The passionate support of Newberg’s group keeps the equestrian trail that parallels the MoPac in tiptop condition. The grassy horse trail begins at the trailhead at 98th and A streets just outside of Lincoln and follows the rail-trail for almost its entire distance. A few times a year, you’ll see volunteers out there with clippers, handsaws and an assortment of other tools to keep overgrowth at bay.
“I like to turn around and look back to see what we’ve just cleared and how good it looks for riding,” says Newberg, who rides horses on the trail two to three times a week.
Although the MoPac sees a diversity of users, conflicts are kept to a minimum. The Trails Committee works hard to educate the public about how bicyclists, pedestrians and equestrians can best share the trail. Newberg advises, “If you see us coming, talk to us. If horses see something coming, they get kind of spooked, but if it’s a person, they know it’s okay. A simple ‘hello’ relaxes the horse instantly.”
Like a carrot on a stick, the beautiful Lied Bridge is a tantalizing attraction that awaits the next step of the MoPac project. The pedestrian bridge stretches 1,714 feet across the broad swath of the Platte River, which divides Lincoln and Omaha. A remnant of the Rock Island Line, the bridge is a reminder that if the rest of that corridor had been saved, a rail-trail connection between the two cities—from the trail’s current terminus at the small community of Wabash to the river—would have been possible. Without it, trail advocates are looking at more challenging alternatives.
“We’re working with the state highway department to build the trail adjacent to some roads to complete it,” says Ross Greathouse, vice president of the Nebraska Trails Foundation. “We’re in the process of doing that, but it may take four to five years.”
Greathouse says it was “a giant move forward” when the bridge opened in 2002. He adds, “When it was completed, 700 people showed up. I’ve never seen anything like it. We had bands playing and everything.”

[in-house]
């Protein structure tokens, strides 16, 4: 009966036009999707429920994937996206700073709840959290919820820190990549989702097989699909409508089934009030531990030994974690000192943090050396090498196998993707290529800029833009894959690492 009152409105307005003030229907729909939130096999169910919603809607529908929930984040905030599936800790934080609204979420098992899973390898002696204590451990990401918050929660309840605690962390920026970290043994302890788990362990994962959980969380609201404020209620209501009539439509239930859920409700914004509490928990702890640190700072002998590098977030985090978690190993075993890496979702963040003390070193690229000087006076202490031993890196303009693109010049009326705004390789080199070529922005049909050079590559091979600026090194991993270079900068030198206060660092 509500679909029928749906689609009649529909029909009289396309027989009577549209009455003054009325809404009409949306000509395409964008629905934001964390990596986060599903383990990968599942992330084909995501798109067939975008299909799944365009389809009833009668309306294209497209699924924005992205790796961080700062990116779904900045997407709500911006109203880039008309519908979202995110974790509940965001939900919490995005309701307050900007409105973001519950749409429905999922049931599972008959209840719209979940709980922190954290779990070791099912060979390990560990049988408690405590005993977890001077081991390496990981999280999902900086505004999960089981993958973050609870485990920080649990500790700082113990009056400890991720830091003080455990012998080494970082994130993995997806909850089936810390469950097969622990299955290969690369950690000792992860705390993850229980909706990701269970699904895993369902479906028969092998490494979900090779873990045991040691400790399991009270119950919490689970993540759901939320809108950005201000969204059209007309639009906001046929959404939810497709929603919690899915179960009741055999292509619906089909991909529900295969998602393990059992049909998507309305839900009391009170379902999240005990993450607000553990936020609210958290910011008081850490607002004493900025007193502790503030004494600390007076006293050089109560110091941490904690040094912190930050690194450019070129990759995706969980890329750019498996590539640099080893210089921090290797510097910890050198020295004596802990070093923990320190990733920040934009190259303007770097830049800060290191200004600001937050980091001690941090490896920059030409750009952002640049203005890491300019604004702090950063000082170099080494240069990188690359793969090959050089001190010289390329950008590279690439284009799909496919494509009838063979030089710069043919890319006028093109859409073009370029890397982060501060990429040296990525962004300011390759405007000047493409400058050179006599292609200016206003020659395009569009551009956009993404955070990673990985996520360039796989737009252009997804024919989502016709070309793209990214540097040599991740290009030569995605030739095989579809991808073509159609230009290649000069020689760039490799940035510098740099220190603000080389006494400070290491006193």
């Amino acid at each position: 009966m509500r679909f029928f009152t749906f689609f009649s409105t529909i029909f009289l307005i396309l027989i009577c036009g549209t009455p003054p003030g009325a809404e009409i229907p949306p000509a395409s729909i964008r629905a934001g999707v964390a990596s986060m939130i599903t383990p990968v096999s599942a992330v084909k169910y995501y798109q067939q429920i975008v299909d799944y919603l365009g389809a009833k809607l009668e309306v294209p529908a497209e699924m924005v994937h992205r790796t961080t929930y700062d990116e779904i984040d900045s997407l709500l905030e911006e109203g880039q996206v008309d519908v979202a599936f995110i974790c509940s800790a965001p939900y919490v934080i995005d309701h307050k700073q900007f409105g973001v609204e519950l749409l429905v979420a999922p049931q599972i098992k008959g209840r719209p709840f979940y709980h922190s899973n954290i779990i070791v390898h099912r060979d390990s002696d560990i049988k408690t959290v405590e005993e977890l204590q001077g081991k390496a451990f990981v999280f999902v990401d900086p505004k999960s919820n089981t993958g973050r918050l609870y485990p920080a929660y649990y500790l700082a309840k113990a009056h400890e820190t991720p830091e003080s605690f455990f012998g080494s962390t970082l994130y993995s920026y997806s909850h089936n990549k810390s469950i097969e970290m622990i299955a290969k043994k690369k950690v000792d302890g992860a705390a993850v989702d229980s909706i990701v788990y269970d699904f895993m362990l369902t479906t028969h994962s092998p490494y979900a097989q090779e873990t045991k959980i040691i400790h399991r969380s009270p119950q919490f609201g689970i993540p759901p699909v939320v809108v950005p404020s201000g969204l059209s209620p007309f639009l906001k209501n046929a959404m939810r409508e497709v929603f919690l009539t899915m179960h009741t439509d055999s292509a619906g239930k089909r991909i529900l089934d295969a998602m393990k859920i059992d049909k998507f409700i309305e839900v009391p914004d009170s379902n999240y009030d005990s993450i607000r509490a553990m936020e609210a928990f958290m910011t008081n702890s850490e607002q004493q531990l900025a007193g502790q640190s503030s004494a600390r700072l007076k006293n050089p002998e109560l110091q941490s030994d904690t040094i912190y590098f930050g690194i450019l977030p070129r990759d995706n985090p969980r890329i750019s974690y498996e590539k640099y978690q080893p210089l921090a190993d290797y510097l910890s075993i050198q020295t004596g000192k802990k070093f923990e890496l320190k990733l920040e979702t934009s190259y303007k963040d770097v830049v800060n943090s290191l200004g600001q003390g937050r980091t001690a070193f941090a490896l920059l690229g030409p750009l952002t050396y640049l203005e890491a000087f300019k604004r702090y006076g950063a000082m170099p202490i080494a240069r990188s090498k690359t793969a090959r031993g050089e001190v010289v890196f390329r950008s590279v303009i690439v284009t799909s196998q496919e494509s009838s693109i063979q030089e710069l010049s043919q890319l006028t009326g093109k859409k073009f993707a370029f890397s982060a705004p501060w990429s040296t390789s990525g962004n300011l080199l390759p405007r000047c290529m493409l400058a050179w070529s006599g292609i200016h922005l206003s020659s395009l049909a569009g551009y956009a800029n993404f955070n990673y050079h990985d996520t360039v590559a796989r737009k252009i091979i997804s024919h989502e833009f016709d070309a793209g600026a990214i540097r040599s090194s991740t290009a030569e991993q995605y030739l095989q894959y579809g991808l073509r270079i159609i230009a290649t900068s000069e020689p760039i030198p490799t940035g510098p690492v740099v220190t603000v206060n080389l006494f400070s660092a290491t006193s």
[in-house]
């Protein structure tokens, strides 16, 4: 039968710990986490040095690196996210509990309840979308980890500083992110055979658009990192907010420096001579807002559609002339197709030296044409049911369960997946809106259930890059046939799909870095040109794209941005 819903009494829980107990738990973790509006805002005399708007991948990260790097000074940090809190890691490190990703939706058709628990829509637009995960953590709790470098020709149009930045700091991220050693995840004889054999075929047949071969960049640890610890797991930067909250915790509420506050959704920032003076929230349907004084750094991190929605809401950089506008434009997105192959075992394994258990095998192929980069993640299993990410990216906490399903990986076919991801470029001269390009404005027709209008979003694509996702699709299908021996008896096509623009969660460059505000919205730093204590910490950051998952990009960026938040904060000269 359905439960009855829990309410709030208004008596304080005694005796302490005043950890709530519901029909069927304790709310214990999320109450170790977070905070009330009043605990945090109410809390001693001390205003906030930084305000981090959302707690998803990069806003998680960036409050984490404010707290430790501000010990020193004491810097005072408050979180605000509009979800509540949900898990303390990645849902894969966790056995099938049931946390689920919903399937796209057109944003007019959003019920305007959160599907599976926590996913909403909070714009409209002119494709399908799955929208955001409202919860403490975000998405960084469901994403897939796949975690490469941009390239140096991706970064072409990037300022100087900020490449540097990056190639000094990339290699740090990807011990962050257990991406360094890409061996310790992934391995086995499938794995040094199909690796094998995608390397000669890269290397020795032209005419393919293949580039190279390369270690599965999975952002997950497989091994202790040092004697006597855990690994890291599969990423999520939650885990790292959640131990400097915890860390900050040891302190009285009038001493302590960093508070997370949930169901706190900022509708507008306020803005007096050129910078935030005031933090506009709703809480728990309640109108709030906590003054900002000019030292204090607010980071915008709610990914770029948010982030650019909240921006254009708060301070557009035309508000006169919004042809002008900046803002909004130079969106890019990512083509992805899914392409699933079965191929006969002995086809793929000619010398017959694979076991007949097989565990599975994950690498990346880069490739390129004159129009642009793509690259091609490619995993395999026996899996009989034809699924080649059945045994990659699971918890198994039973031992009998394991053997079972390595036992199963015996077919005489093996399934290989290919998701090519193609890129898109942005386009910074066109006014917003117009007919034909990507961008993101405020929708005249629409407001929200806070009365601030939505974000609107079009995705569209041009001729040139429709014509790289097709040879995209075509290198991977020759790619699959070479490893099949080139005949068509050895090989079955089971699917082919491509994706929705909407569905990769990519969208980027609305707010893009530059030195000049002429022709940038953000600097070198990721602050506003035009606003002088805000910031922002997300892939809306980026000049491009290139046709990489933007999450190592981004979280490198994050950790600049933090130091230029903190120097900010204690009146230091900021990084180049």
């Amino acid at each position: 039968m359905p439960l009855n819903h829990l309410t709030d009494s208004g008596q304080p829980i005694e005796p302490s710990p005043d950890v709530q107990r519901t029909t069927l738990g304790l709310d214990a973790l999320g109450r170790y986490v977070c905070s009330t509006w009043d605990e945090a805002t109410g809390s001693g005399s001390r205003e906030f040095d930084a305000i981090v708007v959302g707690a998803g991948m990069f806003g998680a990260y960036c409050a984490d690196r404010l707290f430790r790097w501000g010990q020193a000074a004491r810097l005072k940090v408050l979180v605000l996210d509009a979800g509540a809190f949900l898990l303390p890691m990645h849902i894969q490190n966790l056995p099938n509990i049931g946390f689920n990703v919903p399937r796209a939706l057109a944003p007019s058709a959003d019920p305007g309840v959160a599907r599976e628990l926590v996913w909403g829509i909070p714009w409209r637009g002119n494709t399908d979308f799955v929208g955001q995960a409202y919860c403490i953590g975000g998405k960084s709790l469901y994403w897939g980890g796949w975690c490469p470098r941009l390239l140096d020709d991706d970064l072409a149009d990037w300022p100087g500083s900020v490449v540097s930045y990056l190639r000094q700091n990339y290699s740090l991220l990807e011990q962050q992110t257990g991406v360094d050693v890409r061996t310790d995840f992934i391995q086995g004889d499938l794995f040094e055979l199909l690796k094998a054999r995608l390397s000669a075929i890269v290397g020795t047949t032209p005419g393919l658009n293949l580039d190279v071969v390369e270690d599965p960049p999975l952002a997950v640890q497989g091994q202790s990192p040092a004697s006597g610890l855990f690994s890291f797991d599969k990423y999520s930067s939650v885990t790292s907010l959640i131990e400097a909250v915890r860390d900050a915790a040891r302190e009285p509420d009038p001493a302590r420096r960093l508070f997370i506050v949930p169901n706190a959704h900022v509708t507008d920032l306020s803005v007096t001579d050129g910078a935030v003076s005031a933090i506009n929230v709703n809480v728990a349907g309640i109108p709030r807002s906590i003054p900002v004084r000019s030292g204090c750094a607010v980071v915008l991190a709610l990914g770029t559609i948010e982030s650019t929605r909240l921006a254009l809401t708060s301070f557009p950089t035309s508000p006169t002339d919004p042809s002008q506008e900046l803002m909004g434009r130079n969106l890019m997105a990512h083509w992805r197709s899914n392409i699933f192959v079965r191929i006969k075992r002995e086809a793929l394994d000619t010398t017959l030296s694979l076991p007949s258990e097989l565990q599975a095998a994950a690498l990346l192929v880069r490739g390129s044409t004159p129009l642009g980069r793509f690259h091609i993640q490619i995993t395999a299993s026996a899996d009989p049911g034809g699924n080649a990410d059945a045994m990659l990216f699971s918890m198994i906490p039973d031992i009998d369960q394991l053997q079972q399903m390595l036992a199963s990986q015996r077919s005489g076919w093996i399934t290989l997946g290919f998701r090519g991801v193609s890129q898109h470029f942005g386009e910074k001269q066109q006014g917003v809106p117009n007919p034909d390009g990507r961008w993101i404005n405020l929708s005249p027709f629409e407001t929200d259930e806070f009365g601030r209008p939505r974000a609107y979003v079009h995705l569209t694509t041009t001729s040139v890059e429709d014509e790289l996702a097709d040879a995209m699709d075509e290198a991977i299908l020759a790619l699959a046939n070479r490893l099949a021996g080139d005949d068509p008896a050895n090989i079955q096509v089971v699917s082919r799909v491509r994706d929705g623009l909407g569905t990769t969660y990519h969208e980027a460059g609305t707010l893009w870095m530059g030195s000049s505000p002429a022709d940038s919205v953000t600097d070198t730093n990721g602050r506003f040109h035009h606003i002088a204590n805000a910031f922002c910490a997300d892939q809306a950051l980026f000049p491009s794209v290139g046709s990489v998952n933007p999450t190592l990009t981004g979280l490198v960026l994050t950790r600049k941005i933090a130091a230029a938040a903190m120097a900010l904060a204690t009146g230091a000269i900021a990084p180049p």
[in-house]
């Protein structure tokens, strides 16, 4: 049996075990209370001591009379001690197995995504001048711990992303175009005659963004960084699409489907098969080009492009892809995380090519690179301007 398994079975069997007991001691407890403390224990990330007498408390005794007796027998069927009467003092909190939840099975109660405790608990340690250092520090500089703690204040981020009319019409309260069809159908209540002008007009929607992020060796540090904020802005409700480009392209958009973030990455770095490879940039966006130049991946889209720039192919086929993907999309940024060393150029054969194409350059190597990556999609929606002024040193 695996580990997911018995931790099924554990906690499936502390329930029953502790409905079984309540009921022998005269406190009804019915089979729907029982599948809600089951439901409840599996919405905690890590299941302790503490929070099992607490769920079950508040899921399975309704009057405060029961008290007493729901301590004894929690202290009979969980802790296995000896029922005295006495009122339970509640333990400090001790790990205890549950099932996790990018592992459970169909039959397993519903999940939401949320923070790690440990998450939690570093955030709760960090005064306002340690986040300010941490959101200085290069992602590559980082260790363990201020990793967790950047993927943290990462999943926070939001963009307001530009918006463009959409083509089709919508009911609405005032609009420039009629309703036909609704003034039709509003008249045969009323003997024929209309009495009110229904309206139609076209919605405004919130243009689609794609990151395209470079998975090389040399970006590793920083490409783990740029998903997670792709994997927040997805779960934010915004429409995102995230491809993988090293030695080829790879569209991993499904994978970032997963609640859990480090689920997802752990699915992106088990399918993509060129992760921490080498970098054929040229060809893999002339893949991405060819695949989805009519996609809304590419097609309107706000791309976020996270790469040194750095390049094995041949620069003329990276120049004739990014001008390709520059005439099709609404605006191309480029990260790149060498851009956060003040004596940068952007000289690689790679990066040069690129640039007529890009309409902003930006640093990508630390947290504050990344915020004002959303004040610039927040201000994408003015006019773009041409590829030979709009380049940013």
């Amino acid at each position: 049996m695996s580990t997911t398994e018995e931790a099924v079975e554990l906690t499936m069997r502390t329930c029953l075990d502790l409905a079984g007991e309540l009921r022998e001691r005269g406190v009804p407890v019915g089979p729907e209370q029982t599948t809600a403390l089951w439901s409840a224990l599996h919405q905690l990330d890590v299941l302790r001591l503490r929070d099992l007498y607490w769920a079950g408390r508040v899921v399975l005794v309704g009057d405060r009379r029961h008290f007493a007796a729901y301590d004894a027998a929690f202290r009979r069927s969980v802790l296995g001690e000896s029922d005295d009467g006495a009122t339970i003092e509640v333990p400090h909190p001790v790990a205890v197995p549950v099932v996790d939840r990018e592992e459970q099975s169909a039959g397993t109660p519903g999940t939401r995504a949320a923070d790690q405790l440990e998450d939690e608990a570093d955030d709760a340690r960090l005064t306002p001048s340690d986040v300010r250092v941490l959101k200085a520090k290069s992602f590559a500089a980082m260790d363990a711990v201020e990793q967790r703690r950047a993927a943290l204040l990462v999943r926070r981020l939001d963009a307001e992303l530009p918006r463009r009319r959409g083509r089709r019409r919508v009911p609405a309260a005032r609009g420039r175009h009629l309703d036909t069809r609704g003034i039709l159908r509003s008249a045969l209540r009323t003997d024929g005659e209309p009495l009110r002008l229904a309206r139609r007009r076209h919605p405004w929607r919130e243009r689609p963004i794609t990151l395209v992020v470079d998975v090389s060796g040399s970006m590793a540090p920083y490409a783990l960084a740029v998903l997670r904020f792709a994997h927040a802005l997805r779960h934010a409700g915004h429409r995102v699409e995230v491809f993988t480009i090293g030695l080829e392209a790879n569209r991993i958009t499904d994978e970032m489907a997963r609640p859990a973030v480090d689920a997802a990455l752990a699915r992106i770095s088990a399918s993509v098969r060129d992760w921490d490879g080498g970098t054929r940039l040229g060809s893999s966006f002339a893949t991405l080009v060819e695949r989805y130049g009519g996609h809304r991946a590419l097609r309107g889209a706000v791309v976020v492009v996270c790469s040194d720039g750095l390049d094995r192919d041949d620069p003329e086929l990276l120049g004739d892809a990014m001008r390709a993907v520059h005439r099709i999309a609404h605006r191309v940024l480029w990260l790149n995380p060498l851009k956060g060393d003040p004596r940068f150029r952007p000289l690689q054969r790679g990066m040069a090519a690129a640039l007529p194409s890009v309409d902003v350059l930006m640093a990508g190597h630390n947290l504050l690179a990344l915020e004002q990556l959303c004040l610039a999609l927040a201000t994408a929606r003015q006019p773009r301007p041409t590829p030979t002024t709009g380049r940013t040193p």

The fanfare of that trail bridge opening inspired Ben Cohoon to begin the Market to Market Relay, a running event that spans 78 miles along trails and roads between the two cities, which has sold out every year since its inception in 2008. Now the nation’s largest daylong relay with more than 4,000 registered runners, the event generates an estimated annual economic impact of nearly a half-million dollars from spending at local restaurants, lodging and retail outlets, and continues to build awareness and momentum for completing the trail system.
“I enjoyed exploring the city while I was running,” says Cohoon. “And I liked seeing new places. When I learned about the Lied Bridge, I thought, ‘There’s your concept: running from Omaha to Lincoln.’”
Another beloved event utilizing the MoPac is the Tuesday Night Nacho Ride, which takes place weekly from May through October. What began with just a handful of people a few years ago now averages about a hundred participants a night, with riders traveling from Lincoln to the One Eyed Dog Saloon in the old railroad town of Eagle.
“The restaurant and bar owners appreciate the trail and the business that it brings,” says Cohoon. “They really benefit from that.”
Greathouse points out that the events build connections between people, too. “The people that run in those relay teams, they really bond. They don’t know each other at the start, but they sure do at the finish.”
The Nacho Ride is something that local resident Matt Olson is looking forward to tackling this year with his 13-year-old daughter. “It’s a 20-mile round-trip so it’s been a stretch for Lyndsay, but I’m hoping we can do it this year!” says Olson.
For Greathouse, too, the incentive to develop and support these trails is a personal one. “I biked across Nebraska with my son when he was a teenager, and those are the fondest memories I have in my life."